• Industry News
  • Law & Malpractice
  • Coding & Documentation
  • Practice Management
  • Finance
  • Technology
  • Patient Engagement & Communications
  • Billing & Collections
  • Staffing & Salary

ABCs of Coding Vaccine Administration


Reporting vaccine administration can be tricky. Practices should review most recent updates and be aware of differences between commercial and federal payers.

Reporting vaccine administration can be tricky because there are different codes for Medicare and commercial plan patients. Most practices have mastered the changes made in 2011: But practices should remember to report additional units for additional components of each vaccine; be sure the correct serum code is reported if the practice buys the vaccine; and report only the administration if the patient or state provides vaccine serum to the patient.

The vaccine administration codes are defined by the route of administration, the number of components in the vaccine, and for patients 18 and younger, whether the clinician counseled the patient and/or family. The administration codes also encompass delivery of vaccines with multiple antigens. The route of the administration could be intramuscular, oral, or intranasal. These vaccine codes are in the 90460 to 90474 series of CPT codes.

CMS uses HCPCS codes for the administration of immunizations that it covers. These are reported in addition to the vaccine itself, if the practice purchases the vaccine. If the vaccine is supplied by the state or patient, do not report a charge for the serum. Some practices post the serum code with a .01 charge.

Vaccine administration with counseling

Practices should use 90460 and 90461 when a physician or other qualified health professional provides vaccine-related counseling to a patient and/or family member. Use these codes for patients from birth to age 18. Clinicians may be surprised to know that the payment for the administration codes with counseling is usually no different than the payment for the administration codes without counseling. 90471 and90472 are used for immunization administration by percutaneous, intradermal, subcutaneous, or intramuscular injections. 90471 is for the first component and 90472 is for each additional component. 90473 and 90474 are used for oral or intranasal administration.

Vaccines with multiple components

For vaccines with multiple components, report first the initial vaccination code and then report the add-on code for each additional component of the vaccine.

For example, parents bring their first child who is two months old to the physician's office for a well-child check. The physician explains the schedule and the rationale. The parents are concerned about immunizations and the doctor spends time counseling them about the importance of receiving immunizations on the recommended schedule. The baby receives a DTaP immunization. The practice should report 90460 once and 90461, two units, because the physician provided counseling and there were three components to the vaccine.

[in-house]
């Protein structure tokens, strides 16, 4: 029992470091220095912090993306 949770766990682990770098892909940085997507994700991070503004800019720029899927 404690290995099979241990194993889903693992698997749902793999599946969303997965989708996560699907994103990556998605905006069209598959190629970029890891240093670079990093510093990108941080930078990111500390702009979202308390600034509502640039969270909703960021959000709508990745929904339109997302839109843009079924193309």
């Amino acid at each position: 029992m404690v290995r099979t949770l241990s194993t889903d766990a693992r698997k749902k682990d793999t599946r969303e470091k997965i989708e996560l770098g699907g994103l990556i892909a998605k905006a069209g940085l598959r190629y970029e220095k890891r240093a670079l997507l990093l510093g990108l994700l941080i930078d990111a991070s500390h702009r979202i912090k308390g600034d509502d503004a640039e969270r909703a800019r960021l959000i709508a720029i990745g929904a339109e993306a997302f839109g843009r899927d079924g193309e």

In July 2005 the CPT Assistant published an article about vaccine administration, when the only service provided was the administration. For a patient who returns for a vaccine and is seen only by the nurse, report only the vaccine administration. Do not report a nurse visit in addition.

Medicare vaccine coverage

Medicare covers very few vaccines on a routine basis. It is easy to find a list of those in chart form, and practices should download a new chart each year.

• Flu vaccine. CMS covers the flu vaccine and the administration of the vaccine for Medicare patients annually. Use G0008 for the administration of the vaccine. There are over a dozen flu vaccine codes for the serum itself, and these are found in the CPT book. Report the correct vaccine that is given to the patient, which is purchased by the practice.

• Pneumococcal vaccine. Medicare also covers the pneumococcal vaccine. Report the administration with code G0009, and one of the three CPT codes for the vaccine.

• Hepatitis B vaccine. Hepatitis B is covered for patients who are at intermediate to high risk of the disease. This includes healthcare workers who have contact with blood or body fluids during their work; patients with end stage renal disease; patients who live in the same household as a hepatitis B virus carrier; and patients with diabetes. Some other patients may be eligible, as well.

• Herpes Zoster vaccine. For Medicare, the herpes zoster vaccine is part of the drug benefit for some beneficiaries. It is not covered by Part B.

Betsy Nicoletti is the cofounder of Codapedia.com. She is the author of “A Field Guide to Physician Coding.” She believes all physicians can improve their compliance and increase their revenue through better coding. She may be reached at betsy.nicoletti@gmail.com or 802 885 5641.

Related Videos
The fear of inflation and recession
Payment issues on the horizon
The burden of prior authorizations
Strategies for today's markets
Syed Nishat, BFA, gives expert advice
Doron Schneider gives expert advice
David Lareau gives expert advice
Dana Sterling gives expert advice
Dana Sterling gives expert advice
David Cohen gives expert advice
© 2024 MJH Life Sciences

All rights reserved.